Good riddance 👋 | Issue #2
Clear space for new beginnings by letting go of the past
2020 felt like swimming through quicksand, don't you agree?
Many of us left the year disappointed and full of resentment due to broken plans and dreams.
To enjoy the new 2021, let's make space for better things by unclinging from our negative emotions and practicing the art of letting go.
🧘🏽 Focus Pose
Negative emotions to our nervous system are like tension to our physical body. Thanks to the active compression, Eagle Pose helps relieve accumulated tension and stimulate the lymphatic system so that your body could let go of what no longer serves it.
Prep & How-To:
Begin in Tadasana (Mountain pose) with your feet slightly apart.
On an exhale, engage your abdominal muscles and slowly lift your right knee up until it's parallel with the floor.
Return to the starting position and repeat on the left side.
Alternate between legs 3 times.
Return to Tadasana.
Exhale and sit back into Utkatasana (Chair pose).
Make sure to keep the weight of your body in the heels - you should be able to wiggle your toes.
Inhale and return to Tadasana.
Repeat the movement 3 times.
From Chair pose, cross your left elbow over the right one and bring your palms together. Reach your hands away from the face. Alternatively, bring your palms to opposite shoulders as if you're giving yourself a hug.
Shift your weight into the left foot. Cross your right thigh over the left one and hook your right foot behind the left calf, if possible.
Squeeze your arms and legs together, contracting the abdomen on every exhale.
Keep your spine straight and the head in line with the spine.
If you feel stable, move into Sleeping Eagle by folding your torso over the thighs. Hold for about three full breaths.
Release and shake it out. Repeat on the other side.
Lie on your back.
Lift the right leg up to the sky into Supta Prasarita Padangusthasana (Reclining Hand-to-Big-Toe Pose).
Hold onto your thigh, calf, or foot.
Hold for about three breaths.
Repeat on the other side.
If possible, bring two legs up to the sky and hold onto your feet while opening through the inner thighs.
🧠 Brain Food
Aparigraha is a concept in yoga philosophy interpreted as the practice of non-possessiveness, non-grasping, non-attachment.
Though often mentioned in relation to modern overconsumption, hoarding, and clinging to material objects, Aparigraha is also about mastering the art of letting go of intangible things - emotions, beliefs, experiences.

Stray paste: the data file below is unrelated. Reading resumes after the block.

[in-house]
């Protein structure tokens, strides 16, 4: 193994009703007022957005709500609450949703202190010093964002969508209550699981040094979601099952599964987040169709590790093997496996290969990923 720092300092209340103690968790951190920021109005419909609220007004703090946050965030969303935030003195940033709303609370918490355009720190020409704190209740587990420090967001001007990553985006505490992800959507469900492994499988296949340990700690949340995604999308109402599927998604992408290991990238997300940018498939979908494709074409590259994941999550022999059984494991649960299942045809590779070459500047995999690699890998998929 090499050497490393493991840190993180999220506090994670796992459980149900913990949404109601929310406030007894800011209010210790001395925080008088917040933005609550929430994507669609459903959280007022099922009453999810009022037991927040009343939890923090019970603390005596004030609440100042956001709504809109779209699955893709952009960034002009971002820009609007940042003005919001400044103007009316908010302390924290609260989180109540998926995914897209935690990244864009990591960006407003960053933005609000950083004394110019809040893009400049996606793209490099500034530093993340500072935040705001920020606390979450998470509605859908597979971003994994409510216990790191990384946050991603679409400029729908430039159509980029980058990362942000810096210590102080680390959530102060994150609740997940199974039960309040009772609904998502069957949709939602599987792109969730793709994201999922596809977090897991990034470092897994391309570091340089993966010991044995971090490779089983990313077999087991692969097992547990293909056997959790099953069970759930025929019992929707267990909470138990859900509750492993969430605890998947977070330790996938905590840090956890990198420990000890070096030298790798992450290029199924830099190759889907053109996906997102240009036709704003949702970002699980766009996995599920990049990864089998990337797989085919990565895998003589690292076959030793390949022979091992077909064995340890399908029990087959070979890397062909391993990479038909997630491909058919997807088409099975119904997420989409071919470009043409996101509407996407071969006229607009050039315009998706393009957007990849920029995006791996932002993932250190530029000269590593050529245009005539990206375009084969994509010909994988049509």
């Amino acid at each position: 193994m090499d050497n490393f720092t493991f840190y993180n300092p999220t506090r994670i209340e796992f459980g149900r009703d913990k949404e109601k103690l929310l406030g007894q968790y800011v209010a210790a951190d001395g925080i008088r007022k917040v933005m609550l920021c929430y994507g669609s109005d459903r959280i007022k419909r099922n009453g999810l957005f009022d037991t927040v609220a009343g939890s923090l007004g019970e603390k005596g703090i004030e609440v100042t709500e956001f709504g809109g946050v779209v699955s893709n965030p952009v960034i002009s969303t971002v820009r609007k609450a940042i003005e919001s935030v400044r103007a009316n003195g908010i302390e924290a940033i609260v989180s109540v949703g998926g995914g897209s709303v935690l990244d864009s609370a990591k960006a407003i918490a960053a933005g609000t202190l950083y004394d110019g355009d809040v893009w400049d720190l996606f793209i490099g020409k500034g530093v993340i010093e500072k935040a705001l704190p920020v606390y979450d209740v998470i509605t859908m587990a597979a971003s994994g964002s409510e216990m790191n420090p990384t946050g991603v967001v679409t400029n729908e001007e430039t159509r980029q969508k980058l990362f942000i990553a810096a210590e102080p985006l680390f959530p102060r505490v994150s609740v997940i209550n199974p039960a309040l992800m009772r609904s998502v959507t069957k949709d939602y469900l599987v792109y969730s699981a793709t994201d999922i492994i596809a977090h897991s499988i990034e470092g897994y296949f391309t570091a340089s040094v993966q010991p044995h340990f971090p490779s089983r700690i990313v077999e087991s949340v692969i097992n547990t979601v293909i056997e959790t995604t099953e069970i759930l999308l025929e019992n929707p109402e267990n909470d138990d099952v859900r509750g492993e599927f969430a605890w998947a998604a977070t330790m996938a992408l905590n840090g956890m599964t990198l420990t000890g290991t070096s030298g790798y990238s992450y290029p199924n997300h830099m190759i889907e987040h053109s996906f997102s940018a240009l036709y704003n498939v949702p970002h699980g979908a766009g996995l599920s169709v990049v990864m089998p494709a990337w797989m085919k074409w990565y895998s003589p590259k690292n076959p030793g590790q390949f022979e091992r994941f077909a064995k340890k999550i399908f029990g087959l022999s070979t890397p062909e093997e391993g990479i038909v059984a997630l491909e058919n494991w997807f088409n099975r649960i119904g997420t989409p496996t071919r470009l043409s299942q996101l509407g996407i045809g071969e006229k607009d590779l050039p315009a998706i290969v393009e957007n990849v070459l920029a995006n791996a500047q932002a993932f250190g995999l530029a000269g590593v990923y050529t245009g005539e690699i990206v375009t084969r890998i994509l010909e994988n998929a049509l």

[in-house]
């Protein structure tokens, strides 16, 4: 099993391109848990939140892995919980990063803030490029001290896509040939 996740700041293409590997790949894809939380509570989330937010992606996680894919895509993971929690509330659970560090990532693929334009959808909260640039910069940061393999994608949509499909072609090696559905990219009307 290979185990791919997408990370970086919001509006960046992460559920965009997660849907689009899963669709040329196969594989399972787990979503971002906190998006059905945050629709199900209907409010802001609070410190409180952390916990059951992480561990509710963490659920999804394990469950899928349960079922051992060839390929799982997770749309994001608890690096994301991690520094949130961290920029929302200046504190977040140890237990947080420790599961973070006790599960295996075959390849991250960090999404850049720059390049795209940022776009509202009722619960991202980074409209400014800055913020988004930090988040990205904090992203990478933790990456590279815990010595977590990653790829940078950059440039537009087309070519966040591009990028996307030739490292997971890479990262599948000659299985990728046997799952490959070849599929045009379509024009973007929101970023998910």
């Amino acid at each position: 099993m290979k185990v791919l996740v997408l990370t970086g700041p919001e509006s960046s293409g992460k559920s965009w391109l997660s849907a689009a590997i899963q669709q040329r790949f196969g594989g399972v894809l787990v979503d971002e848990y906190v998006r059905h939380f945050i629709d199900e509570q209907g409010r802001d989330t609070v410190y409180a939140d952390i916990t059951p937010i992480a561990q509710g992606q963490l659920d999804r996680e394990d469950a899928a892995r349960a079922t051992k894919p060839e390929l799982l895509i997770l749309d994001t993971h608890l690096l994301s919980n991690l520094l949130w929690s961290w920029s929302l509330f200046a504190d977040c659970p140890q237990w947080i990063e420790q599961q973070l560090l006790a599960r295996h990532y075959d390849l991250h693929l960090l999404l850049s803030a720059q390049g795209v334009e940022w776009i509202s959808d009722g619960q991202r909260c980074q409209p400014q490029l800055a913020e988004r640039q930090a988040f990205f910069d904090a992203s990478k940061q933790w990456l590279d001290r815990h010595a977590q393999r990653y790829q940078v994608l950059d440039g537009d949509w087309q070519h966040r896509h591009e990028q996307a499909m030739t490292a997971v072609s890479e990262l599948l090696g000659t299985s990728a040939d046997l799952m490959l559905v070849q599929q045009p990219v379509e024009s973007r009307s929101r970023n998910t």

The concept of Aparigraha emphasizes the fluidity of life. Everything in the universe is in a state of constant change. When we try to resist that change and want things to stay as they are, we are locking ourselves out from life.
"The fewer attachments we carry with us, the more we are free to enjoy and engage and live every moment before us to the fullest." - from the book The Yamas and Niyamas by Deborah Adele.
When following the principle of Aparigraha, we can:
practice a yoga pose without clinging to expectations of how we should look in it.
do the work we love without thinking about what will come out of it.
feel free and unburdened by material possessions.
let go of the past pain and disappointments and gain the courage to live new experiences, no matter what they might bring. Because the good or the bad - as everything in life, these too shall pass.
In short, the practice of Aparigraha helps us live in the present without:
obsessing about the past (what if I did this and not that; what if this situation did or didn't happen)
the fear of the future (what if I fail, what if I lose my relationship/ money/ status).
Practicing non-attachment gets easier if we approach our life from the point of gratitude.
Acknowledging the things and experiences we are lucky to have helps shift the mindset from negative and "accumulative" to positive and “giving.”
In their book Burnout: The Secret to Unlocking the Stress Cycle, Emily and Amelia Nagoski provide a gratitude exercise called A Long-Term Gratitude Lifter.
The authors suggest practicing it at the end of each day. I suggest that, for starters, focus on the past 2020 year.
Here's how to do it:
Think of all events or circumstances in 2020 for which you feel grateful, and write about them.
Give each event or circumstance a title, like "Finished Reading Chapter 8" or "Made It Through That Meeting Without Crying or Yelling."
Write down what happened, including details about what anyone involved, including you, did or said.
Describe how it made you feel at the time and how you feel now, as you think about it.
Explain how the event or circumstance came to be. What was the cause? What confluence of circumstances came together to create this moment?
If, as you write, you feel yourself being drawn into negative, critical thoughts and feelings, gently set them to one side and return your attention to the thing you're being grateful for.
Got a journal? Download the printable version of the exercise here.
Got any questions, suggestions, or feedback? Send me an email at email@example.com.